This article was written by JAIMIE SEATON
Beate Chelette, creator of Growth Architecture, taps into her astounding journey to help other women
In 2004, Beate Chelette was a Solo Mom of a 12-year-old daughter and had hit rock bottom. Two years later, she was a multimillionaire. In the span of a few years, the German native had gone from owning a prosperous photography agency that also produced advertising photo shoots for leading international brands to fighting an ex-employee in court for misappropriation of trade secrets to losing it all in an instant on September 11, 2001, when her company was wiped out in a day. She was $135,000 in debt, but she had an idea. Within 18 months, her new company was the leading producer of celebrity home stories for publications in 79 countries, and she had sales in the millions of dollars. That’s when Microsoft cofounder Bill Gates came to call and bought Chelette’s company for multimillions in 2006.
Today, Chelette, 52, is the creator of Growth Architecture, a speaker, and the author of the book Happy Woman Happy World: The Foolproof Fix That Takes You from Overwhelmed to Awesome! (Visualist Publishing, 2013). She recently spoke with ESME’s Pregnancy Resource Guide, Jaimie Seaton, about her extraordinary story and commitment to helping other women reach their goals.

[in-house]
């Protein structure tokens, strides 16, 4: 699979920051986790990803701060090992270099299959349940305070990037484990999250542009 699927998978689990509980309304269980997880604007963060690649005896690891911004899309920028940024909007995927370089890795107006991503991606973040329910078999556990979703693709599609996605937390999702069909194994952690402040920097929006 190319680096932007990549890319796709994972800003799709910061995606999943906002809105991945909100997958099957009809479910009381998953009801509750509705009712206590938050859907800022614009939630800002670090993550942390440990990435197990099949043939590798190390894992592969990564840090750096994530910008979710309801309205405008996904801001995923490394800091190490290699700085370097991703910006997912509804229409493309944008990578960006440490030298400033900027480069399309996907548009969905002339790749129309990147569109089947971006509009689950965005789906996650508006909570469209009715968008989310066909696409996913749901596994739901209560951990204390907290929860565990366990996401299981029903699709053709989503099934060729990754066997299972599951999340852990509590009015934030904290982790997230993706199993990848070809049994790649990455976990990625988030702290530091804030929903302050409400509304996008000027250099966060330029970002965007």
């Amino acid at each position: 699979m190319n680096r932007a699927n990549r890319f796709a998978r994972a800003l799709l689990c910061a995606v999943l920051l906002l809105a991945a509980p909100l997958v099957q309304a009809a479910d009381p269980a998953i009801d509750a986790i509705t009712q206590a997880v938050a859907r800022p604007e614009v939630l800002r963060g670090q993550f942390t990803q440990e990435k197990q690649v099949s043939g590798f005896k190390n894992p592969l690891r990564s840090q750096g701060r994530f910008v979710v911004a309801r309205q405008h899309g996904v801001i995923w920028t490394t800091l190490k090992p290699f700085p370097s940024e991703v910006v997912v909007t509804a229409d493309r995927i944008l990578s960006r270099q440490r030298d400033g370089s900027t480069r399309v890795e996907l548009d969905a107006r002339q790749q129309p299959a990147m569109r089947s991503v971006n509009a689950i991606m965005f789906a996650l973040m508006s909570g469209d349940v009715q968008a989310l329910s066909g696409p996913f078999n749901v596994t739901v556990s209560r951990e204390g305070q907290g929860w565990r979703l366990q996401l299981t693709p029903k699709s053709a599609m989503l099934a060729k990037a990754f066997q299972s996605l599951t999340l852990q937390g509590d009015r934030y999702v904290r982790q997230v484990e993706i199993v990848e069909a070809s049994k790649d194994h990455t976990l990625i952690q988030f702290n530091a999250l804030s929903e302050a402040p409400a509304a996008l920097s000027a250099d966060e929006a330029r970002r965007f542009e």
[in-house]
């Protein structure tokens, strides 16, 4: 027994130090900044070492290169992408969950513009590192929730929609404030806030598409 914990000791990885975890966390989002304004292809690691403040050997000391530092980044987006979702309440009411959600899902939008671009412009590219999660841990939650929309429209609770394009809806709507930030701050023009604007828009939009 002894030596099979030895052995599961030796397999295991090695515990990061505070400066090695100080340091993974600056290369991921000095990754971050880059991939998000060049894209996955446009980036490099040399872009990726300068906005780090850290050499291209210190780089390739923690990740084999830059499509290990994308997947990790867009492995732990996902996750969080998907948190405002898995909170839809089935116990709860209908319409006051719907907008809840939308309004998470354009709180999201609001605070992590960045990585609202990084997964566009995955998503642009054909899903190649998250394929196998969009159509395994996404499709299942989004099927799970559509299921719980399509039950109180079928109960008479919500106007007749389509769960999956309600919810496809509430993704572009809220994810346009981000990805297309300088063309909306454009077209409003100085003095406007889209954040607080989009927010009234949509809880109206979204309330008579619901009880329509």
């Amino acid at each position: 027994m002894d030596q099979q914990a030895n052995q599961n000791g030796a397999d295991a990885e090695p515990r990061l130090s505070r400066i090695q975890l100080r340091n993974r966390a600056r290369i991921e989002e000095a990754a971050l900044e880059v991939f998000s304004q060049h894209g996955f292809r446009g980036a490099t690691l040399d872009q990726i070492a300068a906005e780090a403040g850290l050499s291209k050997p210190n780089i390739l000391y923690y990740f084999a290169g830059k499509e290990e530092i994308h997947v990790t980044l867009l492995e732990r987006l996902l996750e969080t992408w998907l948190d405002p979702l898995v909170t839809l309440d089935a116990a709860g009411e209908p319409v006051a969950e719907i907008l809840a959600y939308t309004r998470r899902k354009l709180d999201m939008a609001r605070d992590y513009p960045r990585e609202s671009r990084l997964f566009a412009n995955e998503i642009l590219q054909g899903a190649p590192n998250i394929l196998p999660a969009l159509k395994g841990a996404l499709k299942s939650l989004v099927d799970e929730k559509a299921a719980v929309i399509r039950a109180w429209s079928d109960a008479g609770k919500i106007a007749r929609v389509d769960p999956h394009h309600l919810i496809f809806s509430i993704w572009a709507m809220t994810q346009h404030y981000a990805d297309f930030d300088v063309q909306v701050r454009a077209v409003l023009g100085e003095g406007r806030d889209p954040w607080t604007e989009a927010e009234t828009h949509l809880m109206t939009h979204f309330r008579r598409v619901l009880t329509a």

Q: Your story is nothing short of miraculous. What was it like to live?
A: The year 2004 was a very, very dark one for me. I went to Germany because my father was ill, and he died within six weeks. While I was there for the burial, I got a call from my landlord in Los Angeles that we were losing the house. I was borrowing money to pay the interest on borrowed money, so it was game over, basically. There was no break. I describe it as every time I moved my head up a little bit, a big iron frying pan came whacking down on me.
Q: And then it finally turned around for you. You went from massive debt to being worth millions in two years.
A: Isn’t that something? I was really humbled. When my ship came in, it was a luxury liner. I decided I wanted to turn what I had been through—which was Hell and back—into a system for women, and that’s why I founded The Women’s Code.
Q: Can you explain what the Code is?
A: It is part of Growth Architecture, it’s the fourth step. The idea of the women’s code is to support women. There are three parts: supporting women who are working moms, supporting female entrepreneurs, and supporting organizations that want to foster balanced leadership. I’ll always have a soft spot for single moms because I was one and I know how hard it is.
Q: What is the Woman’s Super Skill?
A: Most women are always apologizing. We lack confidence, and we diminish ourselves so often. I help women figure out what is amazing about them, what their super skill is, so they can create a professional value proposition. I help women talk about themselves in a way that is helpful to go out and sell themselves better because we are not taught to do that at all. This is one of the biggest issues that hinders women’s advancement.